It’s perhaps only appropriate that Rick and Liza Looser are being mum and low-key about the 30th-anniversary celebration for their global brand strategy, integrated communications and business development firm, The Cirlot Agency. After all, the Flowood-based company has rather quietly gone about its business, partly due to the nature of its work and the types of clients Cirlot represents.
However, it is also a reflection of the Loosers themselves. The firm’s headquarters on Airport Road are well-appointed yet conservative, offering an ambiance that says success without yelling it. And the Loosers match the decor — Rick in his neat pink button-down shirt open at the neck and Liza in a stylish, understated black dress. Both seem relaxed and confident, yet humble.
“People ask me all the time if working here is like on the show Mad Men,” said president and COO Rick Looser. He added with a grin: “That always makes me laugh.”
“I heard a coach or someone say one time that if you’re doing what you love, you’ll never work a day in your life,” said Liza Looser, who started the firm with less than $100 in her pocket. “I sometimes can’t believe I’m getting paid to do this.”
The Loosers’ reluctance to talk about their success is more noteworthy when the firm’s history is revealed, a story of meager beginnings, love and marriage, team work and a lot of determination.
It begins with Liza, a Mississippi native and graduate of Mississippi University for Women and the Harvard Business School. She worked at The Clarion-Ledger before going to what was then the state’s largest advertising agency and spending time in the political arena during the Reagan/Bush era working as communications director of the Mississippi Republican Party.
In 1984, Liza decided to go her own way, and with a $78 tax return check launched The Cirlot Agency. Her last boss told her she would never make it in the advertising industry. For a while, Liza wondered if he was right as she turned long hours working alone from her home.
“I was meeting with my clients during the day and doing the work myself at nights. Sometimes I would go 48 hours without sleeping,” she remembered.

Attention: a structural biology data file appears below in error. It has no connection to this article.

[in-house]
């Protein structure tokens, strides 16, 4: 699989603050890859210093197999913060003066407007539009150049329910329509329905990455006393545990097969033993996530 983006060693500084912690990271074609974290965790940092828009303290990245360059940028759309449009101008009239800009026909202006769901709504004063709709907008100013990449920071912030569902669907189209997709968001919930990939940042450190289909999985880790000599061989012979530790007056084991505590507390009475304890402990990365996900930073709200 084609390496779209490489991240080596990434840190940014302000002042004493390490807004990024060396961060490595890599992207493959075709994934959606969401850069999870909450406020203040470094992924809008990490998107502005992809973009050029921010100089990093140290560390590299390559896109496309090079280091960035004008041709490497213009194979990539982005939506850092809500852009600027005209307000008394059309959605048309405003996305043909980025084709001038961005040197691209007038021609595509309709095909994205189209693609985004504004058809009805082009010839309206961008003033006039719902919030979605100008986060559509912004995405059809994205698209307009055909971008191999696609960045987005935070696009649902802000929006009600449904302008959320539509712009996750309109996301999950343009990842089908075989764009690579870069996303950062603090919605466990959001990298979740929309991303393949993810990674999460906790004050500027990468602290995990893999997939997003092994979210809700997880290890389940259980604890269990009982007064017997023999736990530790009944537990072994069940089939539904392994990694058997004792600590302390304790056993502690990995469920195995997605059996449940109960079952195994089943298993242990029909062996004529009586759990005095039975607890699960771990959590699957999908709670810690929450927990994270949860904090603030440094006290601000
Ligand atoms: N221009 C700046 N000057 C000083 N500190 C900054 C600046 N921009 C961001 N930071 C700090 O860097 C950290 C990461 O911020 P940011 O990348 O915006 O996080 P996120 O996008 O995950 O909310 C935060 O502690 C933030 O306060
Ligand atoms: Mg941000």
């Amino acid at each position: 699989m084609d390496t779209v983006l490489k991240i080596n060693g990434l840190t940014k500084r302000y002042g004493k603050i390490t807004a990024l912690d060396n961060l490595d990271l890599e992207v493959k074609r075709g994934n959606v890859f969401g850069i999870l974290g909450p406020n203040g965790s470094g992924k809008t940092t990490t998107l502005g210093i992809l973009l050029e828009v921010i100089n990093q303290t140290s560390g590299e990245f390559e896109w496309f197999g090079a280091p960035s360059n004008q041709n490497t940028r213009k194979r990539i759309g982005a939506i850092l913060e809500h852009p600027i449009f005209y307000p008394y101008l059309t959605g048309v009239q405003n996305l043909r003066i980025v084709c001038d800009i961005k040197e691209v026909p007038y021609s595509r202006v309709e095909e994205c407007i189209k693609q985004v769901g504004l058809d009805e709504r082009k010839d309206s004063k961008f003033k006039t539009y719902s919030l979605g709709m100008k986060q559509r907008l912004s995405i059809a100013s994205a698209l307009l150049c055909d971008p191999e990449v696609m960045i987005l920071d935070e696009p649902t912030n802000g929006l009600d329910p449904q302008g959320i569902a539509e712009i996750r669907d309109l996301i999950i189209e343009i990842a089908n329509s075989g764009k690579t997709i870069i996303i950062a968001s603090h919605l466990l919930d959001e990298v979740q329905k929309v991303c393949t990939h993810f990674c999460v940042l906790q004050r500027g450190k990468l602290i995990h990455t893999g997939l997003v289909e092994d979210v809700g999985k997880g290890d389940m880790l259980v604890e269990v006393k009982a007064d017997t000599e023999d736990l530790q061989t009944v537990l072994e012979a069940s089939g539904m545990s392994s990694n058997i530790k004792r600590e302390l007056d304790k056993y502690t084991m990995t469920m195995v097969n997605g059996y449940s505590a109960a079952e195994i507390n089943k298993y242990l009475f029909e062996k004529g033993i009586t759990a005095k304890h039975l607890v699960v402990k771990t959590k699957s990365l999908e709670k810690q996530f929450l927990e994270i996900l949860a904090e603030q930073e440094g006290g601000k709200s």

However, Liza persevered, and four years later she would find a partner. Rick grew up in Tuscaloosa, Alabama, forging a career in the public relations field, particularly in the area of crisis management.
The couple met at an American Advertising Federation Conference and struck an immediate bond. Rick flagged down a photographer at the event and told him, “Take a picture of the night we met so I can show our children.”
“I wonder how many times he had used that line,” Liza said with a laugh.
At first, there were no plans for Rick to join Cirlot. However, they quickly realized that Liza’s brand strategy skills and Rick’s PR/crisis management background were a great fit. In fact, it would be key in the Cirlot’s watershed moment.
One day, the firm received a phone call from Ingalls Shipbuilding with a problem. The largest employer in Mississippi had a brochure project that was in trouble. Could Cirlot help?
The team scrambled and got a proposal together. It would have represented a six-digit project, but at the last minute Rick, a 2009 inductee into the Mississippi Business Hall of Fame, began to worry that the cost was too high. So, they managed to get the price down to under $100,000, though Rick was still concerned about sticker shock.
“We laid out our proposal, and they loved it,” Rick said. He cringed when they flipped the page to see what Cirlot was asking. “I thought, ‘Oh, gosh, here we go.’ They glanced at it, and said great. The contract negotiation took all of 10 seconds. I thought, “Oh, what have I left on the table?’”
“I remember one person said, ‘I can’t believe you can do this for this little bit of money,’” Liza said with a laugh.
The Loosers can laugh about that now because it proved a turning point for Cirlot. The firm subsequently landed Ingalls as a full client, and when Northrop Grumman purchased the shipbuilder, Cirlot was retained. That led to more defense clients such as ATK, Bell Helicopter and Elbit Systems of America.
A short list of other clients includes Sanderson Farms, Mississippi Power Co., Entergy, Mississippi World Trade Center, BancorpSouth and The Taylor Group.
Some of the firm’s noteworthy projects includes working with NATO during the Bosnia crisis to raise awareness of the danger of unexploded landmines; serving as the lead agency in the 2008 presidential debate at the University of Mississippi; and the creation of Mississippi Believe It!, a campaign that highlighted Mississippi’s achievements and people and was delivered to every public and private school, as well as every college and university in the state, for free, representing a donation of $500,000 in time and resources.
Over its 30-year history, The Cirlot Agency has won more than 1,000 awards and is now noted as one of the top three defense agencies in the country.
As impressive, the firm that employs a staff of approximately 30 workers and operates an office in Washington, D.C., has never laid off a single employee, even in 2008 when the recession hit. Cirlot offers a three-week sabbatical to all employees who have been with the agency 20 years or more. The firm just awarded its sixth sabbatical.
“We have been blessed with great people,” Rick said. “We had our best year ever in 2013, and we’re on pace to better that this year. Having an experienced team is crucial to our success.”
Those people will take center stage during the Cirlot’s 30th birthday celebration, set for Aug. 14 at the River Hills Club in Jackson. Passed that, the Loosers are silent, though they are quick to say that they have their sights set on tomorrow, not yesterday.
“We have no long-term debt, and we’re still having fun,” said Liza of the firm’s future.
For more on The Cirlot Agency, visit www.cirlot.com.
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